Nemili, Tamilnadu, India
The main diety of this temple is Vaikuntavasa Perumal who is an incrarination of Lord Vishnu facing East direction. Vaikuntavasa Perumal in a seated posture on Adisesha the deity holds the Sankha (Conch) and the prayoga chakra (discus ready to be hurled at the foes of his loyal devotees). The lower right hand is positioned in abhaya, which assures protection, while two fingers of the left hand hold a single grain of rice. Seated on either side of the deity are Goddesses Sridevi and Bhudevi. He wears big thiruman on his forehead like the lord in tirumala. The Lord here is a manifestation.
In this temple Lord Vishnu along with Sri Devi and Bhoo Devi.
Best Season To Visit
Highest - April to June ( 38°C during day and 22°C during night)Average - May (37 °C during the day and 21 °C during night)Lowest - October to February ( 27 °C during day and 19 °C during night)Monsoon season - August to September
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Thiruthani Bus Stand
Ponpadi Railway Station
Chennai International Airport
Once there were un-precedented heavy rains in the area and the irrigation tank in the village got filled up and was over flowing. The villagers, who feared that it might breach any time appealed to the lord who prevented the embankment from breaching, with his back. It is remarkable that the Moolavar idol even today sweats profusely and his garments, which become wet, have to be changed frequently. Hence, the Moolavar lord is also referred to as Eri Kaatha Vaikunta Vasa Perumal. The temple is facing in East direction. The temple has no Raja gopuram at present. The remnants of the Raja gopuram, which existed in the past or was left unfinished, are found at the entrance. Perumal is on Adisesha under the Pushpakoti Vimana which is on the sanctum.
The Nemili temple is abound with Inscriptions the earliest of which dates back to the 905 A.D. to the rule of the last of the Pallava rulers, Aparajitha Varma that records a gift of 100 kuli of land for sounding music at the temple. The pillar at the temple was constructed by Kovalan. There are also inscriptions relating to the Chola and Rashtrakuta rulers. A 920 A.D. inscription in tamil relating to Parantaka-I records the gift of land free of taxes for worship and offerings during the mid day service and for a lamp in the temple to the Sabha of Nenamali (the then name of the place) and a 945 A.D. inscription relating to the same ruler records a tax free gift of 1000 kuli of land near the tank. A 920 A.D. inscription in tamil relating to Parantaka-I records the gift of land free of taxes for worship and offerings during the mid-day service and for a lamp in the temple to the Sabha of Nenamali (the then name of the place) and a 945 A.D. inscription relating to the same ruler records a tax-free gift of 1000 Kuli of land near the tank, a 1010 A.D. Raja Raja-I Inscription on the South Wall provides details of taxes to be levied on crops raised on different kinds of lands. Death duty was to be levied on Brahmana community to be utilized for benefit of the temple tank. 1032 A.D. - 11th century A.D. inscriptions relating to the rule of Rajendra Chola-I dating to 1032 A.D. record the gift of 95 sheeps for a lamp and the gift of copper lamp stand to temple by a shepherd. During the rule of Rajendra-II, a 1054 A.D. inscription records the sale of 500 kuli of land by the maha sabha for maintaining a perpetual lamp in the temple. A 13th century A.D. inscription in tamil and telugu dating back to 1252 A.D. records the gift of 1010 kuli of land to the deity for four lamps and for offering during Irupalli Ezhuchi. Another Inscription records the gifting by Raja Kesari Varma’s gifting of sheep for a lamp. Also seen are Inscriptions of the Rashtrakuta dynasty of the ancient karnataka area and others of later times. The pillar at the temple was constructed by Kovalan. The temple was constructed with granite stones.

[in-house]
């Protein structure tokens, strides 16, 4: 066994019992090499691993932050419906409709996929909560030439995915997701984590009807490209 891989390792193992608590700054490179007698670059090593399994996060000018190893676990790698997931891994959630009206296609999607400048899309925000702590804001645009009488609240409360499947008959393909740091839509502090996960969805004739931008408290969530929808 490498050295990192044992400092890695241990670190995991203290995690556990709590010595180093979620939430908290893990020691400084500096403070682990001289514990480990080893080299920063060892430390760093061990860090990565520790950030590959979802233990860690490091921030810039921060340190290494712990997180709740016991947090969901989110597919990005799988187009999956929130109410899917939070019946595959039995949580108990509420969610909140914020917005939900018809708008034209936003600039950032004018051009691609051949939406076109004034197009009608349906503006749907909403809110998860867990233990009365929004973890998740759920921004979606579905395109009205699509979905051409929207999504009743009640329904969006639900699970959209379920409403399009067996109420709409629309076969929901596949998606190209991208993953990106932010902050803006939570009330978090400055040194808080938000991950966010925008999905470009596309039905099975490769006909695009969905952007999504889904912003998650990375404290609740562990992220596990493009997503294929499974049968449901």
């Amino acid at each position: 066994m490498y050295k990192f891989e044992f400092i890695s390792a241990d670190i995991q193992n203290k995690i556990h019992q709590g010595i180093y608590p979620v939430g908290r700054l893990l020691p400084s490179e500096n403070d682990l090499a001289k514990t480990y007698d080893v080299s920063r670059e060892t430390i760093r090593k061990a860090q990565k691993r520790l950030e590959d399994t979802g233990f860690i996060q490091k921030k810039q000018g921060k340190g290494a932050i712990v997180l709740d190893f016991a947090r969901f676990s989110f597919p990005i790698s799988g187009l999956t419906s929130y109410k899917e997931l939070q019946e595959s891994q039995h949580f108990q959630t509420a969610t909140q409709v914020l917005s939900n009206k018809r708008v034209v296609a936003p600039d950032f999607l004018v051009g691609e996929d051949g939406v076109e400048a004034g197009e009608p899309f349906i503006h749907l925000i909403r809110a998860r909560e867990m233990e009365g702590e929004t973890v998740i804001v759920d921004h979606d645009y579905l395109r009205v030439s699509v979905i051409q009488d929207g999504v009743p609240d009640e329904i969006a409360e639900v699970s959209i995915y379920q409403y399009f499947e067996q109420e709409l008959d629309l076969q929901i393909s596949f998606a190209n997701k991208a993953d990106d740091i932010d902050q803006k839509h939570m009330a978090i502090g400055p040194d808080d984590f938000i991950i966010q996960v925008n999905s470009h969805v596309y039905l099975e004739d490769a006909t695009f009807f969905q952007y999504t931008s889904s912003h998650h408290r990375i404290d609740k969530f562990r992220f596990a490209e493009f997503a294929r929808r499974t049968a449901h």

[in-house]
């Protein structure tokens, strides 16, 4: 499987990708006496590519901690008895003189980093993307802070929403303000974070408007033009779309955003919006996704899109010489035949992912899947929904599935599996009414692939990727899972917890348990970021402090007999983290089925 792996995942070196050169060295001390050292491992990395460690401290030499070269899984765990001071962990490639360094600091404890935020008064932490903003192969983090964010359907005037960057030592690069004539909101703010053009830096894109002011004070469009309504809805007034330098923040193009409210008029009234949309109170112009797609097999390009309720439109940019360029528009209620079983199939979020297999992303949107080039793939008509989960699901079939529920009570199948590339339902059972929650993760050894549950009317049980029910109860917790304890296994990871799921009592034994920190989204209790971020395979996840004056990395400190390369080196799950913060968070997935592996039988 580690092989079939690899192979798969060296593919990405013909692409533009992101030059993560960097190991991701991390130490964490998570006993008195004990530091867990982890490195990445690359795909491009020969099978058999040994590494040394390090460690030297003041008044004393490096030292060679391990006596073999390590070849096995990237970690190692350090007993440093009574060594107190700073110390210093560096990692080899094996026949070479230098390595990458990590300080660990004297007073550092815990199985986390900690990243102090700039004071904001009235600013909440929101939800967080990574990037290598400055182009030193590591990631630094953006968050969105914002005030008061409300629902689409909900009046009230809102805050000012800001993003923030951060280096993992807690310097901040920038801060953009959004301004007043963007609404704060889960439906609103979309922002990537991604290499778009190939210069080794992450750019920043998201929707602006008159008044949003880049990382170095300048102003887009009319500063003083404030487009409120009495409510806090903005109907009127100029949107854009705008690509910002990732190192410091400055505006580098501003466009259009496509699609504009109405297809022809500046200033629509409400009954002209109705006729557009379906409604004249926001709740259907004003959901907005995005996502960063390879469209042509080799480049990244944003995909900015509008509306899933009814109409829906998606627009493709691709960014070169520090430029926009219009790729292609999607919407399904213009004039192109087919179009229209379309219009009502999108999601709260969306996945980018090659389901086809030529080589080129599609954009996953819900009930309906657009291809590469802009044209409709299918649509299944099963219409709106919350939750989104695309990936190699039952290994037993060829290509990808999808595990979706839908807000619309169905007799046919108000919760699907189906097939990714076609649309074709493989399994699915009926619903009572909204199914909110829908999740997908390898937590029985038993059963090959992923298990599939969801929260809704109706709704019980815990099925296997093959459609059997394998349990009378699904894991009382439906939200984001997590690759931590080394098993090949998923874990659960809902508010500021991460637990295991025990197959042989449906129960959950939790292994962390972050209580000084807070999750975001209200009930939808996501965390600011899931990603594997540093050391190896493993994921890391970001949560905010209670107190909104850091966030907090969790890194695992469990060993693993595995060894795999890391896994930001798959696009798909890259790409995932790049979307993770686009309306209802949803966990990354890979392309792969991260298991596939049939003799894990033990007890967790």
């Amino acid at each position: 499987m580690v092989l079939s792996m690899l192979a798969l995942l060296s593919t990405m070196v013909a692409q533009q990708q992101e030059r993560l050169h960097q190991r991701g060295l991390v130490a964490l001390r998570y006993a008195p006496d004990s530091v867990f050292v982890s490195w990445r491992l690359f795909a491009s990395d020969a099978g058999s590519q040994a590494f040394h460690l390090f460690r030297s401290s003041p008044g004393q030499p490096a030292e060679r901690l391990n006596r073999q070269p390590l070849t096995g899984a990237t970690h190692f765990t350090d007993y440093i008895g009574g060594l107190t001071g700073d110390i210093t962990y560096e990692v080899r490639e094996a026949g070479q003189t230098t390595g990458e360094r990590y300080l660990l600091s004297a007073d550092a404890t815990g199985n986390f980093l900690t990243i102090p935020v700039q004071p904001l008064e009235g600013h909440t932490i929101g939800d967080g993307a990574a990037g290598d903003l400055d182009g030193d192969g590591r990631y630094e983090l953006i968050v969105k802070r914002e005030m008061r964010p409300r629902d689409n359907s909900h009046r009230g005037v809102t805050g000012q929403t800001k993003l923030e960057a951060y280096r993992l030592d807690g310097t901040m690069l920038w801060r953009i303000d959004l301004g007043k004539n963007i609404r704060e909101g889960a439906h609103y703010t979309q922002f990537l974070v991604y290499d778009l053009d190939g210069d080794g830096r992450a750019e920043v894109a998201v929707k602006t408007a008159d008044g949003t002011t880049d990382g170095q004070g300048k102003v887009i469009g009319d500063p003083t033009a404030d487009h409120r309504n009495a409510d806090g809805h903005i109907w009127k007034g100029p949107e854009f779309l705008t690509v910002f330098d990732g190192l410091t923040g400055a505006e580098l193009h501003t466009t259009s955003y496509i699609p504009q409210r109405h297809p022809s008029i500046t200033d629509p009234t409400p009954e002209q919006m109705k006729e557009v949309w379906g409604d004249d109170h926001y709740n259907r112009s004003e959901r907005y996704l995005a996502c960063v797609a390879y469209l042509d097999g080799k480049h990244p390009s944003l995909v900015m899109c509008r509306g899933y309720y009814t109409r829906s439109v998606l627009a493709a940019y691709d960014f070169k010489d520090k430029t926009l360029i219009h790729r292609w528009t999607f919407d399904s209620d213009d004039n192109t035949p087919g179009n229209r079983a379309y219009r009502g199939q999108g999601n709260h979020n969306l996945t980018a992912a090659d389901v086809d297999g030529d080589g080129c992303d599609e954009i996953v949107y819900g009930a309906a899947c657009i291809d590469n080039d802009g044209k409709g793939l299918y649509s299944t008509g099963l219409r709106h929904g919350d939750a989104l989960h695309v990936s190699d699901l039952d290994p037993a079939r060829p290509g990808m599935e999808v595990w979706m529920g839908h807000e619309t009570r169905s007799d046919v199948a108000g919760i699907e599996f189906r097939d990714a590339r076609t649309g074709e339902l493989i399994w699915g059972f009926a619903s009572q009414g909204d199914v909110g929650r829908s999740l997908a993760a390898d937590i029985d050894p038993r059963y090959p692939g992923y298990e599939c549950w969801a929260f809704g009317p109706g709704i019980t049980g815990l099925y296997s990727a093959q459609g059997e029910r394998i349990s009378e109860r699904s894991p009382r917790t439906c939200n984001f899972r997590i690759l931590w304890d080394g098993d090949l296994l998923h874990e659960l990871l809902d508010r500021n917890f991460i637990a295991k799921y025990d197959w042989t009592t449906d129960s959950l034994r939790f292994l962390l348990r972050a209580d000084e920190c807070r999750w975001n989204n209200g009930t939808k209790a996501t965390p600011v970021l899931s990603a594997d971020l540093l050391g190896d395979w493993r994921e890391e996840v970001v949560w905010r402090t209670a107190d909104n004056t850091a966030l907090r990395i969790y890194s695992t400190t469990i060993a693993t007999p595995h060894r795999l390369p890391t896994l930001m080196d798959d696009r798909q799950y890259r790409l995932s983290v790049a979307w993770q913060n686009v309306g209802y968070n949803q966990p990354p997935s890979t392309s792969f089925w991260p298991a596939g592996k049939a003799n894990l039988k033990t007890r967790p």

Sage Bhrigu and others performed a penance in Puri in Orissa to have a vision of Lord Narayana. He appeared but not the way they wanted him in full form with Chakra, Shanka and Gadayutham. The lord directed them to go to kanchipuram and perform penance there, assuring them that he would appear before them. The sages found too many holy places in kanchipuram and wanted to know which was the holiest among them. They sought the help of Brahma, who in turn prayed to the lord and he appeared in sitting posture before him in nemili. He said when the merit of nemili was weighed against the merit of all other places the needle would tilt in nemili's favour by the weight of a grain of paddy. Hence the place came to be known as nelmeli or nemili. According to the legend a farmer in the village vowed before the lord to give a major share of the yield from his land and he got a bumper yield that year. Paddy obtained from the land was heaped like a hill in the threshing floor, but the farmer changed his mind on seeing the big yield and tried to take it home. And the entire paddy stock on the threshing floor turned into stone pebbles and it became a hill. The farmer, who realized his mistake, fell at the feet of the lord, who took a single paddy grain in his two fingers as his share and gave back the entire stock to the farmer. That explains the lord's posture of holding a grain between his fingers.
The temple was built in 10th century A.D. by Pallava king Aparajitha Varma and renovation work done in 2002.
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